The historic power of sports unions is rooted in three truths: they have a long record of improving wages and working conditions for their members; they are one of the few places in US society where the issues of labor and collective bargaining are discussed under a powerful spotlight; and most critically, when sports unions win, their sport invariably wins. Time and again, we have seen victories by players associations lead to the financial and competitive growth of the sport itself. There is a damn near comical history of team owners and commissioners in every league howling that the end is nigh when free agency or better practice schedules are won, only followed by more interest, higher ratings, and a better product on the field. That is why the strike of the US women’s ice hockey team before the upcoming World Championships in Michigan matters so much for the future of their sport.
I wrote here about what the issues are, but it comes down to decent wages, benefits, investment in youth programs, and an end to the petty disrespects like flying the men’s team in business class while the women ride coach. These seem like reasonable demands, but US Hockey and their $440,000-a-year executive director Dave Ogrean have opted to hire scabs and field a “replacement team” for the World Championships. That effort is failing spectacularly. At all levels, women hockey players are seeing that scabbing at this critical juncture, would jeopardize the very future of their sport.
This resistance to scabbing started from the existing pool of professional women’s hockey players. Speaking to Johnette Howard of ESPN, Anya Battaglino, the head of the National Women’s Hockey League Players’ Association as well as a player for Connecticut Whale, said, “What it basically came down to for us is, ‘How do we foster the continued growth and development of women’s hockey if we’re willing to play at worlds as scabs? We’re basically taking the position that if you’re not for us, you’re against us. I don’t know of any player who told USA Hockey, yes.”
Twitter is also filled with messages from women players who were offered the opportunity to be scabs. In “I am Spartacus” fashion, they are posting the same “screw off” message to USA Hockey, writing, “Today I will do what others won’t do tomorrow so tomorrow I can do what others can’t. I said no to USAH and will not play in the 2017WC. #BeBoldForChange.”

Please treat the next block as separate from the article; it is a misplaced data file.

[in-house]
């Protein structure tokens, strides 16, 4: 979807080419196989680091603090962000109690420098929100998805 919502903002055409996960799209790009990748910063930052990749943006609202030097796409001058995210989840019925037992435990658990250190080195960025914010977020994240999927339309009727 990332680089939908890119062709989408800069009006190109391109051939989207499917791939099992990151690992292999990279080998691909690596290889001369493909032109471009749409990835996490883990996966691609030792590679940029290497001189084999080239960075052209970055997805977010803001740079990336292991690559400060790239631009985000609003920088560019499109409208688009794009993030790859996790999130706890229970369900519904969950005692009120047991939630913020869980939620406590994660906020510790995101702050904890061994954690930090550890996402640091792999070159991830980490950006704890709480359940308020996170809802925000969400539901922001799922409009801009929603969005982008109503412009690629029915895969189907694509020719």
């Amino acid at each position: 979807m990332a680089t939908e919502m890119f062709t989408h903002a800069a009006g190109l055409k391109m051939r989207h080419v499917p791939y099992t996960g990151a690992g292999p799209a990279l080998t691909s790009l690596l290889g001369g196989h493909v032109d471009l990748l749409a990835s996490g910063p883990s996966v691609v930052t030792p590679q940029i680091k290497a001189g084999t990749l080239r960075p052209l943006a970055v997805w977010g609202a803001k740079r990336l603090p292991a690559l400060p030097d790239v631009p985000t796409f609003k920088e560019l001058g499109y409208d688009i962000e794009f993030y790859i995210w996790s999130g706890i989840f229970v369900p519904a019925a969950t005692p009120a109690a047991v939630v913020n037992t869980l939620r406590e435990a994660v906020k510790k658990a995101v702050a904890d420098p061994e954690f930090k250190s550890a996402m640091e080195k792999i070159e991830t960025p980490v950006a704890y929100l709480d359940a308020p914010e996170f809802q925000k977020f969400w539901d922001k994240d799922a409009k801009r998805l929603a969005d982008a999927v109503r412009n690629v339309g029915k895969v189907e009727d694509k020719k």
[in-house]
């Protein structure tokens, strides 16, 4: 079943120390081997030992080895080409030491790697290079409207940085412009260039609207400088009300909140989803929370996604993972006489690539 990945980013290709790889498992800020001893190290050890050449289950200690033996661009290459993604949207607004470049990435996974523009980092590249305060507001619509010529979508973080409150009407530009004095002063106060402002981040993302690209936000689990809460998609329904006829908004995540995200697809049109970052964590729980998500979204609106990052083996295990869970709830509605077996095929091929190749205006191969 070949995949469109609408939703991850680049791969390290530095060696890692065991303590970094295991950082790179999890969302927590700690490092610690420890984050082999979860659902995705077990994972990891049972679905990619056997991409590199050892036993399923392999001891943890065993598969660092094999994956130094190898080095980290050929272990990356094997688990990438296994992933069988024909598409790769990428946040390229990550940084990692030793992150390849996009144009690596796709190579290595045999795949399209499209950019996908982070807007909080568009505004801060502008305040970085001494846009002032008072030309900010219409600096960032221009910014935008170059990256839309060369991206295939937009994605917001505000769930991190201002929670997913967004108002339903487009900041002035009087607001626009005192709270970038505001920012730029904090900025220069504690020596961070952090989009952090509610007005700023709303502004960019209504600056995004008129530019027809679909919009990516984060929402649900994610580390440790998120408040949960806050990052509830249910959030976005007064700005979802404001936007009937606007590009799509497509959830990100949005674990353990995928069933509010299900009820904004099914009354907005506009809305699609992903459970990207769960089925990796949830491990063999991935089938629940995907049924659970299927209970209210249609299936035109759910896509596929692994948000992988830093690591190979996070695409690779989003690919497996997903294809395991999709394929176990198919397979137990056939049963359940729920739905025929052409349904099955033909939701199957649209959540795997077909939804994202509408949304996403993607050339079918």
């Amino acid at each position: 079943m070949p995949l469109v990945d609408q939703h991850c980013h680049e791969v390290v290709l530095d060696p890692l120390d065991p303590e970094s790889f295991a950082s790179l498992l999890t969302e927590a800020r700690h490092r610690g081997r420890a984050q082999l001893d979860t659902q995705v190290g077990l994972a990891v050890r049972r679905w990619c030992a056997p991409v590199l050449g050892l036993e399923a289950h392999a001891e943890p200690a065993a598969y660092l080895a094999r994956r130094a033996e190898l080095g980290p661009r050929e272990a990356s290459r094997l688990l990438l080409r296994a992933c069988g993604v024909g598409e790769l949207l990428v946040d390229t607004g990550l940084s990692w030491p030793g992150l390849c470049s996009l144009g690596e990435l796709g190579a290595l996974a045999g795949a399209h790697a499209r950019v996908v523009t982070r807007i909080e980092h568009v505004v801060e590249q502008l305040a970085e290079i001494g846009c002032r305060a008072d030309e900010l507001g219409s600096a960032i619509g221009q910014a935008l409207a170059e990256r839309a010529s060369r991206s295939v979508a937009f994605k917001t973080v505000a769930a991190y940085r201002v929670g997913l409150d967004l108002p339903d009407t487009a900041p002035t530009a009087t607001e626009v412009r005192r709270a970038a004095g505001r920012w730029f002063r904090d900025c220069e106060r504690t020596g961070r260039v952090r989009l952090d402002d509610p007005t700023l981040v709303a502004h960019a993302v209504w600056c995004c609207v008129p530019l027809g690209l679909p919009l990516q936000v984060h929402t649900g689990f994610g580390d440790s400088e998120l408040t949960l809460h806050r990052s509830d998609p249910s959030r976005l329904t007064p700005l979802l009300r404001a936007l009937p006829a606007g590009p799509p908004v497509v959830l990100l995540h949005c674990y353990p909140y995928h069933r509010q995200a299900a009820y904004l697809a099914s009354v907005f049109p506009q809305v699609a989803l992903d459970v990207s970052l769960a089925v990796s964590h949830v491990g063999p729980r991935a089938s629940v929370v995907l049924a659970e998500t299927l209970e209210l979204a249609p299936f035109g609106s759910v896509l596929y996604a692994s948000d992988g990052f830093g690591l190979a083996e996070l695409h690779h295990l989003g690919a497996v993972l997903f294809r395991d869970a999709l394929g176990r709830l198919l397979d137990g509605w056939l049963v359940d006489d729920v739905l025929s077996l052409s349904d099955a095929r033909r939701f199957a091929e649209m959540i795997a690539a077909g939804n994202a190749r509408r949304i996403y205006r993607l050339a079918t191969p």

USA Hockey has been rejected by so many prospective replacements that, as has been widely reported, they have asked women in high school, in the 16 and under leagues, Division III hockey program, and have even approached – literally – “beer league” hockey players about taking the ice in place of the defending world champions. As a player who refused to scab told ESPN, “I mean, I just play in a beer league. I just play for fun now. I don’t train like I did in college. It’s insane.” It is the equivalent of finding someone who plays flag football and sticking them into an NFL game to block Von Miller. It is also similarly dangerous. The idea that someone can just walk in without training an play in a World Championship is a recipe for injuries, lawsuits, and makes a mockery of the sport.
Yet the chance to actually play in a World Championship can also be seen as a once-in-a-lifetime opportunity, which is why it is all the more impressive to see these teenagers, second-tier players and weekend warriors line up to reject their most fantastical daydreams out of the political understanding that they would be undermining the sport that they love.
Another remarkable reaction has been the outpouring of unprecedented solidarity from other sports unions. Here are some of the statements collected:
The National Hockey League Players Association:
NHL players fully support the U.S. Women’s National Team’s efforts to reach an equitable agreement with USA hockey. It is important that the best American women players be on the ice for the World Championship and the notion of seeking replacement players will only serve to make relations, now and in the future, much worse. We trust this dispute will be resolved fairly and quickly.
The National Football League Player’s Association:
These women understand inequality when they see it and are expressing their right to be treated fairly as athletes and workers. Of course, they have our support in daring to withhold their services until a fair agreement is reached.
The National Basketball Players Association:
[We] stands in solidarity with the efforts by the U.S. Women’s Hockey Team to secure fair and just treatment for its players.
The Major League Baseball Players Association:
When this dispute eventually gets settled, all may be forgiven but USA Hockey should know that it sure as hell won’t be forgotten. The old saying from the labor movement rings true: scabs leave scars.